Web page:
What I hope Fender forces Hamer to do is clean up the import line. IMO, we shouldn't have a bunch of imports that have nothing to do with Hamer USA. It's like they went to an Asian job shop already making guitars and just started slapping Hamer headstocks and decals on whatever they were already making. Sure they make import Studios and Standards, but there have been a lot of guitars like the Echotone, Stelllar I & II, and many others that have no USA counterpart. Why not a cheaper Newport import (topped with plywood instead of solid spruce of course)? It could be built the same as the Echotone, just shaped like an actual Hamer, instead of a 335.

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You know, that is ALWAYS what they say when one company purchases another - everything will stay the same, it will run as a separate company, we don't want to mess with success, etc.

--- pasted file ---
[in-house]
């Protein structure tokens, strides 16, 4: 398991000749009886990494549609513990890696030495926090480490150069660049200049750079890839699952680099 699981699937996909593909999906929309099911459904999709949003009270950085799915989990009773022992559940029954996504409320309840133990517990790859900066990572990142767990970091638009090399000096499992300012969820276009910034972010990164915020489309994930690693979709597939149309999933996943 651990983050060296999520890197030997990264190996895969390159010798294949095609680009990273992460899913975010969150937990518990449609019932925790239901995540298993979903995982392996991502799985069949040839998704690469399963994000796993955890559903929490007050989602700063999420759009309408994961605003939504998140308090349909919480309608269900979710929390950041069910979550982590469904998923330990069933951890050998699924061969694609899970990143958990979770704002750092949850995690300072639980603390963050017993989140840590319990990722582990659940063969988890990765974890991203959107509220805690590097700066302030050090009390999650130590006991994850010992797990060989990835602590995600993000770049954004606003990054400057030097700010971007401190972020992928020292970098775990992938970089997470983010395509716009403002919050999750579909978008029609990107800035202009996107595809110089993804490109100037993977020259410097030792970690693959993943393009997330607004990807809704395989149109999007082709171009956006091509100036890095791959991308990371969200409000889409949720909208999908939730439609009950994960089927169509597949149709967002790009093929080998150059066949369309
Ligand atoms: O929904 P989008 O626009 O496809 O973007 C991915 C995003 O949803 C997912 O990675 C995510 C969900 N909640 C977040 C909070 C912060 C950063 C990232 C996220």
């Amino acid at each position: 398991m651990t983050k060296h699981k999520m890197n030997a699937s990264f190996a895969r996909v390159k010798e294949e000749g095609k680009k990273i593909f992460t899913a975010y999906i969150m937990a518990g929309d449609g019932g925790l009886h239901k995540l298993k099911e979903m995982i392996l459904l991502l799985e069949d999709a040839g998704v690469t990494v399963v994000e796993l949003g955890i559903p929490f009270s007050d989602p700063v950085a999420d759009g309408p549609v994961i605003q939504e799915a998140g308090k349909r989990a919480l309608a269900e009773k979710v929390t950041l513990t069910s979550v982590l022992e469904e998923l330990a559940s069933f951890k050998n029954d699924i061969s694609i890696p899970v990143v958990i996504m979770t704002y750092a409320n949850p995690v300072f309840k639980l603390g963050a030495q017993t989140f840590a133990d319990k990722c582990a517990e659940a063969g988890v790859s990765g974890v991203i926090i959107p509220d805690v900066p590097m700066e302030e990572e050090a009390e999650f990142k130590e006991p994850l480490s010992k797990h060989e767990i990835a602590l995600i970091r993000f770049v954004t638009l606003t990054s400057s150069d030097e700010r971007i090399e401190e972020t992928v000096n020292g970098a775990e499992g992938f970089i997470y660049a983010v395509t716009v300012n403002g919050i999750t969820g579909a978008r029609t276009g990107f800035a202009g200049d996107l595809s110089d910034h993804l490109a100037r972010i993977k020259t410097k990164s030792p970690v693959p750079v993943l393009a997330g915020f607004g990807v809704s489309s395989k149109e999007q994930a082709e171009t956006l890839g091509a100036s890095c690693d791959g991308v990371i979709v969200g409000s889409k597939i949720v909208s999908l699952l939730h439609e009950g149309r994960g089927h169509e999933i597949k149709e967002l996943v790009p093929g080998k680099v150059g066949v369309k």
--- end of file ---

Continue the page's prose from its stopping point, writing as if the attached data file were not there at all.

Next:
But almost always, after a year or two they start to integrate the two companies to save money - commonized IT infrastructure, financial systems, commodity purchasing.

And managers from FMIC will start moving over to KMC as the existing managers retire or quit.

What I hope Fender forces Hamer to do is clean up the import line. IMO, we shouldn't have a bunch of imports that have nothing to do with Hamer USA. It's like they went to an Asian job shop already making guitars and just started slapping Hamer headstocks and decals on whatever they were already making. Sure they make import Studios and Standards, but there have been a lot of guitars like the Echotone, Stelllar I & II, and many others that have no USA counterpart. Why not a cheaper Newport import (topped with plywood instead of solid spruce of course)? It could be built the same as the Echotone, just shaped like an actual Hamer, instead of a 335.